In 34th century Mumbai, the Indian Robotics Division creates an AI – called Simpio – modelled on a human brain. But soon, Simpio begins to question the very essence of life and the purpose of existence.
This can’t be happening, the science intern Christi D’Souza thought to herself.
Just a month ago, she had joined the Indian Robotics Division of Mumbai Delta (The 34th century version of Dharavi). And now the neural network of her mind was going to be used to make the first Indian AI. The first one that really worked, that is.
So far the Make In India AI initiative had met with little success. International science communities were even making jokes about how there was no risk of Indian AI being a threat to humanity. Because Indian AI was only a threat to itself.
The team of IRD at Mumbai Delta was looking to change things. The division had set itself to the task of finding a human mind that could serve as the most suitable for AI replication. After a series of intense aptitude and personality tests, they had finally found a suitable candidate.
Christi scratched her chin thoughtfully as the senior scientist Dr. Dhanesh Ghorpade explained all this to her.
“Wait, so are you saying that my brain waves or whatever are the most unique?”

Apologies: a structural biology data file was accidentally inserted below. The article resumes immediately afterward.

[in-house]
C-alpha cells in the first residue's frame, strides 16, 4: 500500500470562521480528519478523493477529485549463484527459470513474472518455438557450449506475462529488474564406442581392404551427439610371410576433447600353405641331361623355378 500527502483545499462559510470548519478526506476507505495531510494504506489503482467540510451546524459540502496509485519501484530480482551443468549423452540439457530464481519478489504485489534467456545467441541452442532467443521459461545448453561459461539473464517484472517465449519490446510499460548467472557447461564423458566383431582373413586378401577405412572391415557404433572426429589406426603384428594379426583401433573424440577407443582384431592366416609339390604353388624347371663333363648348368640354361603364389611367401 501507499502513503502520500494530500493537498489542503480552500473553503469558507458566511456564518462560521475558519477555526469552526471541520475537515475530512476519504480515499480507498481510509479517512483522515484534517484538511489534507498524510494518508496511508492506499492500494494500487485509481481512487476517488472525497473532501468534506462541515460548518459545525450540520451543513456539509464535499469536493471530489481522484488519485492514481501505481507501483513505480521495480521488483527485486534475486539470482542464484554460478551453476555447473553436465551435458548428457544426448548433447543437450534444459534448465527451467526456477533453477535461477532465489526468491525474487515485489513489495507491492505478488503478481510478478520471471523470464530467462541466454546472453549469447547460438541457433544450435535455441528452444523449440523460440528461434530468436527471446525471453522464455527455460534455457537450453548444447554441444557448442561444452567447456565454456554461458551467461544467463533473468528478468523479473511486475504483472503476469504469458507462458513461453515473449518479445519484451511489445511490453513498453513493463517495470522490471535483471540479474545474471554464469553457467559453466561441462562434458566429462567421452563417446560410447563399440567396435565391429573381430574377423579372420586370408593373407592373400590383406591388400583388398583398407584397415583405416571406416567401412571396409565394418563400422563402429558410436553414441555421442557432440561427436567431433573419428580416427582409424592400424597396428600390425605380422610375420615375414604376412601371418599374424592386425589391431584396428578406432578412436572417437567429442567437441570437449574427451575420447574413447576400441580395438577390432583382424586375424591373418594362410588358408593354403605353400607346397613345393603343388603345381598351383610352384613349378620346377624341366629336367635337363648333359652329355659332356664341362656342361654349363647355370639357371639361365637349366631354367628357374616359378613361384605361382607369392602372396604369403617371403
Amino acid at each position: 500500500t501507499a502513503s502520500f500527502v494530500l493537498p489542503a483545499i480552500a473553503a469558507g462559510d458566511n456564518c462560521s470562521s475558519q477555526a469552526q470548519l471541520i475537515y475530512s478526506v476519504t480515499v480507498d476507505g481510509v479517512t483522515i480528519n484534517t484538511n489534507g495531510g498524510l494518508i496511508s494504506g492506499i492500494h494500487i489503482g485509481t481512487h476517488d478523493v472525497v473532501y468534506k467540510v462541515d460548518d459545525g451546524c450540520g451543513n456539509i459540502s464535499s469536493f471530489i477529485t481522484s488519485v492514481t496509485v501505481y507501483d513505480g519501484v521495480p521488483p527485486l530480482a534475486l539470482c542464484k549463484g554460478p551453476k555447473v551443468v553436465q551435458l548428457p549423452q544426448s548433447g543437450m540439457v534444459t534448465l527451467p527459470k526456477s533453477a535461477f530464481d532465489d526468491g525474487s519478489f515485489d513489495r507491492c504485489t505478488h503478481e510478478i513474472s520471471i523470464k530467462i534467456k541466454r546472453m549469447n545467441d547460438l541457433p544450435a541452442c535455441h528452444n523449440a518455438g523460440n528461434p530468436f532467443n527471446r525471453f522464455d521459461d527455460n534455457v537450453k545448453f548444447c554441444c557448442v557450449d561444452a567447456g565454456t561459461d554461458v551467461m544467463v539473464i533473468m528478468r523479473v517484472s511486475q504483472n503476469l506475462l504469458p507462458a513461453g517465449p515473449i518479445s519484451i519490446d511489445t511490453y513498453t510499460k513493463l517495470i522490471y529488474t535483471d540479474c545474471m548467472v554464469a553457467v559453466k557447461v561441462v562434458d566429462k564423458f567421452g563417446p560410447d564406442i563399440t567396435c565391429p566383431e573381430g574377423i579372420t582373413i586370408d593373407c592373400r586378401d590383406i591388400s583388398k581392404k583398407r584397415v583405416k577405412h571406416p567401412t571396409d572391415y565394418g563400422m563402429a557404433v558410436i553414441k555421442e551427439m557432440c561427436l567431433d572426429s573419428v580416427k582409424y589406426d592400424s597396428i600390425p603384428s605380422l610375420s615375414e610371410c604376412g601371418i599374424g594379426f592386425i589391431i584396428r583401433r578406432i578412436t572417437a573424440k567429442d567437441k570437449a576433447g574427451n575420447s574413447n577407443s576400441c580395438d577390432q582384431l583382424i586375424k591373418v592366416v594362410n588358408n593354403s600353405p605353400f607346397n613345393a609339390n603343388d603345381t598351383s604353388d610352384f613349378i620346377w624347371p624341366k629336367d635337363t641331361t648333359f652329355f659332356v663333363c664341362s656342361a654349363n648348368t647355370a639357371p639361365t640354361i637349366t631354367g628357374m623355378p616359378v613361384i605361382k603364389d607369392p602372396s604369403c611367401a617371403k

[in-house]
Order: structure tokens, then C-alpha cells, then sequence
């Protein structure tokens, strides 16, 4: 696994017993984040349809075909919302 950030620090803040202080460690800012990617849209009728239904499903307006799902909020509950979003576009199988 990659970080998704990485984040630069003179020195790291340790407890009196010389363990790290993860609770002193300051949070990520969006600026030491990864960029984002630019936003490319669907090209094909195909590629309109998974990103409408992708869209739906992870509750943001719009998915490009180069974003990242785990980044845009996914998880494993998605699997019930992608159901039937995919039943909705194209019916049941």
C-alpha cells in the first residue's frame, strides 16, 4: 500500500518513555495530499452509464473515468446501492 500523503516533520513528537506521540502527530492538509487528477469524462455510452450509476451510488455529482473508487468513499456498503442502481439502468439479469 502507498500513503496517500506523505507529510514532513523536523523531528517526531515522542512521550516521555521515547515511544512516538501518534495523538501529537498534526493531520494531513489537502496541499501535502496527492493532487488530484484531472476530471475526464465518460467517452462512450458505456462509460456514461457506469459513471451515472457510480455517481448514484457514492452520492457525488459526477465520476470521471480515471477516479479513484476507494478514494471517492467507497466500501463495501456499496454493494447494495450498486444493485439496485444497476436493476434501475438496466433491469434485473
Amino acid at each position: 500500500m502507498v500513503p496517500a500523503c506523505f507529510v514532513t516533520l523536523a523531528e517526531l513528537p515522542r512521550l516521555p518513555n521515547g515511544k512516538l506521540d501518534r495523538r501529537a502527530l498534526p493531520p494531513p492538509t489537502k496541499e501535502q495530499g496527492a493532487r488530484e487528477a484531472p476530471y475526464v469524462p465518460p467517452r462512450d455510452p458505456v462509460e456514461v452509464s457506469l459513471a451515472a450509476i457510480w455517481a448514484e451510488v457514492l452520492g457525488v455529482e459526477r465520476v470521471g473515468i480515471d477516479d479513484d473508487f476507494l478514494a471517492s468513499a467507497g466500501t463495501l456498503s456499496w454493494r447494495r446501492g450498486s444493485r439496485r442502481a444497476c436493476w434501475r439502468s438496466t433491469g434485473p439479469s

Dr. Ghorpade smiled awkwardly.
“Well let’s just say that they are the most…umm, simplistic. We feel this will really help us construct the AI neural structure.”
The 20-year-old Christi groaned.
“Doc, you’re kinda implying that my ex was right. That Shakespeare spouting idiot said that I was a naive fool who just didn’t get the nuances of our multi-layered existence.
“Although, he made this point only after I refused to take off my multi-layered outfit. So I don’t know…”
Ghorpade turned the exact shade of red that matched the melting point of Tungsten.
Clearing his throat, he replied, “Err no, so simplistic does not mean lesser in intellect. It in fact means that in a certain way, you see things more clearly. Let me explain.”
Ghorpade pressed a switch that made the large metallic window shutters rise. The sprawling slums of Mumbai Delta were spread across the horizon. 5000 feet above its original location, the 34th century version of Dharavi was a manufacturing hub where the slum infrastructure seemed to have been given as much care and attention as Nakul-Sahadev in the Mahabharat (The latest film based on the same starring the clones of Dilip Kumar, Prithviraj Kapoor, Shah Rukh Khan, Ranbir Kapoor, and Rajkummar Rao as the Pandavas was a superhit; in particular, everyone loved how Eklavya only gave Drona the middle finger instead of a thumb, with the accompanying item number by Helen’s clone to ‘Hey Puru Guru, yeh kya kiya re tuu’).
“Christi, could you tell me what you see here?”